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Warren County Local History by Dallas Bogan

Major Collin Ford And His Experience During The Civil War

Dallas Bogan on 12 August 2004
Dallas Bogan, Warren County's Involvement in the Civil War (Middletown, Ohio: U.N. Printing Co, 1991). 18-19
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MAJOR COLLIN FORD--As a contribution to the history, which is to commemorate the toils, sacrifices and achievements of the heroes of Warren County in the war for the Union, we present the following narrative:
At the outbreak of the great rebellion, Mr. Collin Ford-now Major Collin Ford-was superintendent of the Union School in Lebanon, in which position he remained until August, 1862, when he enrolled himself as a private with a squad of Normal students which was afterwards attached to Captain Stillwell's company, 79th O.V.I. He was here elected first lieutenant, in which capacity he served until May 24th, 1864, participating in the grand Atlanta Campaign of General Sherman and the battles of Resaca and Cassville.
In June, 1864, he was appointed Major of the 100th Regiment, United States Colored Infantry. This regiment he organized and commanded for than seven months without the aid of a single field officer. He commanded his regiment in the battle of Nashville on December 15th and 16th, 1864, and in the memorable campaign which followed. During the battle his regiment made two desperate charges, the first on the morning when the contest opened, driving the rebels from their outer line of works on Rains' Bluff-the second, the famous "charge of Overton's Hill," the most critical spot on all the battlefield of Nashville. Here our troops were repulsed. The battle flag of Major Ford's regiment had fallen for the fourth time when he saved it with his own hands. Giving it to a mounted officer, with directions where to place it, he rallied his regiment under a fearfully destructive fire and reformed it in advance of the original position. This regiment did its full share of duty in this campaign, including the capture of Decatur, Alabama, and the dispersion of the rebel Gen. Rhody's command. After this, being exhausted by so much exposure and fatigue, Major Ford was unable to perform active service in the field. He was, therefore placed on the Military Commission at Nashville, where his legal requirements attracted the attention of the authorities. He finally became a fixture of the military under Major General Thomas. He presided in the trial of the notorious guerrilla, Champ Ferguson, and acted as Judge Advocate in the trial of Emerson Ethridge. Major Ford has been mustered out of the service, but he still wears whatever of honor there is in a title which was won in the red glare of battle-"once a Major, always a Major." .He took up the sword to fight for the cause of his country, and he stood by the flag of the nation till it waved in triumph over the states. (Taken from the Western Star)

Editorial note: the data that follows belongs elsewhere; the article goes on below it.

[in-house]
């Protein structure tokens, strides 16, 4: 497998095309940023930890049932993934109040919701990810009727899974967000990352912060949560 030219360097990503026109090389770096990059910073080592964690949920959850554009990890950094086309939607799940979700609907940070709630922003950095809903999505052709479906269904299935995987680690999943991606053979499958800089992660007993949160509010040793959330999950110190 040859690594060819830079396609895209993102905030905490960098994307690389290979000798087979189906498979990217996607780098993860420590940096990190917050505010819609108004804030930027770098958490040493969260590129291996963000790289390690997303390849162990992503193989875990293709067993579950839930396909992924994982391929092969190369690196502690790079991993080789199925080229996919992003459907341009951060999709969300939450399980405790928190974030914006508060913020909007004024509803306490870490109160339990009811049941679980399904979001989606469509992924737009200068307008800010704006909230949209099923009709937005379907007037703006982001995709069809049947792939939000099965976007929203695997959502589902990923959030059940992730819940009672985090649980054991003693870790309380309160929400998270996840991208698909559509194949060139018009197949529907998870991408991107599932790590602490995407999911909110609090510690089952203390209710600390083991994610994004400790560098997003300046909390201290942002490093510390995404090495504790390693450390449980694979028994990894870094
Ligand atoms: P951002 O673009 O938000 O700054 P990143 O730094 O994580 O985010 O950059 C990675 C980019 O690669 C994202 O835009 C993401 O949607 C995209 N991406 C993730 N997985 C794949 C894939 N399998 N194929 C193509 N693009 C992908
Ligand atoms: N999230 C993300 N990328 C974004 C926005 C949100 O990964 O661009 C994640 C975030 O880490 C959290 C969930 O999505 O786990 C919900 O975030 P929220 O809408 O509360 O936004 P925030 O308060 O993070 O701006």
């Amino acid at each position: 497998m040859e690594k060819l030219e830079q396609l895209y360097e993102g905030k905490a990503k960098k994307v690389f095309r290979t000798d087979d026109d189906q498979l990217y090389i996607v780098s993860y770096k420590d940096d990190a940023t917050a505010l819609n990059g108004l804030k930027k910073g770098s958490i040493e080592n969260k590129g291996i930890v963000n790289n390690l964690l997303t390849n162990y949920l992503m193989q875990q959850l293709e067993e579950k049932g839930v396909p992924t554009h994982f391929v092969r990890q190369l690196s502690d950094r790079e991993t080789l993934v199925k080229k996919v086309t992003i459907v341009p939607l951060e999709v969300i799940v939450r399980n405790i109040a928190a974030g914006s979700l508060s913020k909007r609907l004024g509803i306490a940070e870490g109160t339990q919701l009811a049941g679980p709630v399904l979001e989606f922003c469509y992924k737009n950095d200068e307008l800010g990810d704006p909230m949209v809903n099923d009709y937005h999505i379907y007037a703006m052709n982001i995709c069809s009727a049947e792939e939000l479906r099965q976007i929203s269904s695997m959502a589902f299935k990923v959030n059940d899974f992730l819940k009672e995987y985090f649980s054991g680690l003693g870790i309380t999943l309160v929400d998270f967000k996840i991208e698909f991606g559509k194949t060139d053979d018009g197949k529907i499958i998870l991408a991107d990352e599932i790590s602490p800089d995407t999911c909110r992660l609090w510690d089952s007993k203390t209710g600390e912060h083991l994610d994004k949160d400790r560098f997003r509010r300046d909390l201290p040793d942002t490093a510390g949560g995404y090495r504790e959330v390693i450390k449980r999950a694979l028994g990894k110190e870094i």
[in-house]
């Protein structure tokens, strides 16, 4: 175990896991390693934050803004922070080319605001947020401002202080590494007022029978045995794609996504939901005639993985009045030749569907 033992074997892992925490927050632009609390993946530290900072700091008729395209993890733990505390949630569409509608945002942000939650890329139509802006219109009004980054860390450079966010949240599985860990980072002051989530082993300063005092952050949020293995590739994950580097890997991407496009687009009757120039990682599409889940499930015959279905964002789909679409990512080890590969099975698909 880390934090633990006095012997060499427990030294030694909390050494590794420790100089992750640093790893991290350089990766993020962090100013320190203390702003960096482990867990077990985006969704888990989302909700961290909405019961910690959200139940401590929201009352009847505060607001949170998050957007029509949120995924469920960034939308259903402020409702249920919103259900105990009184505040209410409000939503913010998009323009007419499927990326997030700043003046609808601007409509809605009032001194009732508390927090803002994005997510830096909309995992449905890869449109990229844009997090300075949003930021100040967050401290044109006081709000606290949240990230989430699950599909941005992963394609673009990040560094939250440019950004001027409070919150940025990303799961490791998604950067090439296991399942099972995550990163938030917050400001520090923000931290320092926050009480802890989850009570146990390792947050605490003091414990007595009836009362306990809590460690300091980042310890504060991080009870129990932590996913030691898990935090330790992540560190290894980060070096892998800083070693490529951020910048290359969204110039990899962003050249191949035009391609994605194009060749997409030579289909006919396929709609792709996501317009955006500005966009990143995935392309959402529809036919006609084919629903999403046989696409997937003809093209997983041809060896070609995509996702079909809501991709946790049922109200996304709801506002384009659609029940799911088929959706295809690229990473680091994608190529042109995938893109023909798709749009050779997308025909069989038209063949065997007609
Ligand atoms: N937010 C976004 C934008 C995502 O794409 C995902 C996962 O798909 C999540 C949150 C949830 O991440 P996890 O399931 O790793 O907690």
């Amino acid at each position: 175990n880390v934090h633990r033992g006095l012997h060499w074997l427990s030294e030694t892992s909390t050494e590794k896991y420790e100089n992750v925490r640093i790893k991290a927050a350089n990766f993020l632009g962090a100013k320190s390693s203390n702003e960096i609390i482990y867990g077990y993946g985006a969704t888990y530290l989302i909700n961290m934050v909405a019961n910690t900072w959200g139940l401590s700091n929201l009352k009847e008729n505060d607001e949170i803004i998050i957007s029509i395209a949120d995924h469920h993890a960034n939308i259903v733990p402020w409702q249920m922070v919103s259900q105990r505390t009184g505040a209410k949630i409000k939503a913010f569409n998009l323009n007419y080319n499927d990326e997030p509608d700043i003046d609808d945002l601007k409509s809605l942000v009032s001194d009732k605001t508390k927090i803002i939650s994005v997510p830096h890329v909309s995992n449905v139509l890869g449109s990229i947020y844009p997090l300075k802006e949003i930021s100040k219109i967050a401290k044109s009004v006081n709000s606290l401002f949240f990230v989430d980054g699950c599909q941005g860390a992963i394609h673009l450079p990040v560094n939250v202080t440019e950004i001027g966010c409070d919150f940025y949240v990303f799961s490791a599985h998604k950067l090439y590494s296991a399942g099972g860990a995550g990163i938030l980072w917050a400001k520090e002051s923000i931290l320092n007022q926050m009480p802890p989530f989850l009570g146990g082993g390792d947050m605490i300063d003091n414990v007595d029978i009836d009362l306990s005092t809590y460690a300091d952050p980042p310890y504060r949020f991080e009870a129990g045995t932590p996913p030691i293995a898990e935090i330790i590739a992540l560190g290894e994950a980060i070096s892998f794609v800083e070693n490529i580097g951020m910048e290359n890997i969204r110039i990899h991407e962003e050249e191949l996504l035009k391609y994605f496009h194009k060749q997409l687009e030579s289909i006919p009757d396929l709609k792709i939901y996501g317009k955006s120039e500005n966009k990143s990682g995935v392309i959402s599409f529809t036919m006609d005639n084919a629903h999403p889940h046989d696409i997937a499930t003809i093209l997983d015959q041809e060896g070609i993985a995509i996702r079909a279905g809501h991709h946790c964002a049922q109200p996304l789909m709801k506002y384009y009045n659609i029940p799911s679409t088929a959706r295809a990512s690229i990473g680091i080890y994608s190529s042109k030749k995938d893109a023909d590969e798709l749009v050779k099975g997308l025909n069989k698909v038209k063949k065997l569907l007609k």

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This page created 12 August 2004 and last updated 18 November, 2008
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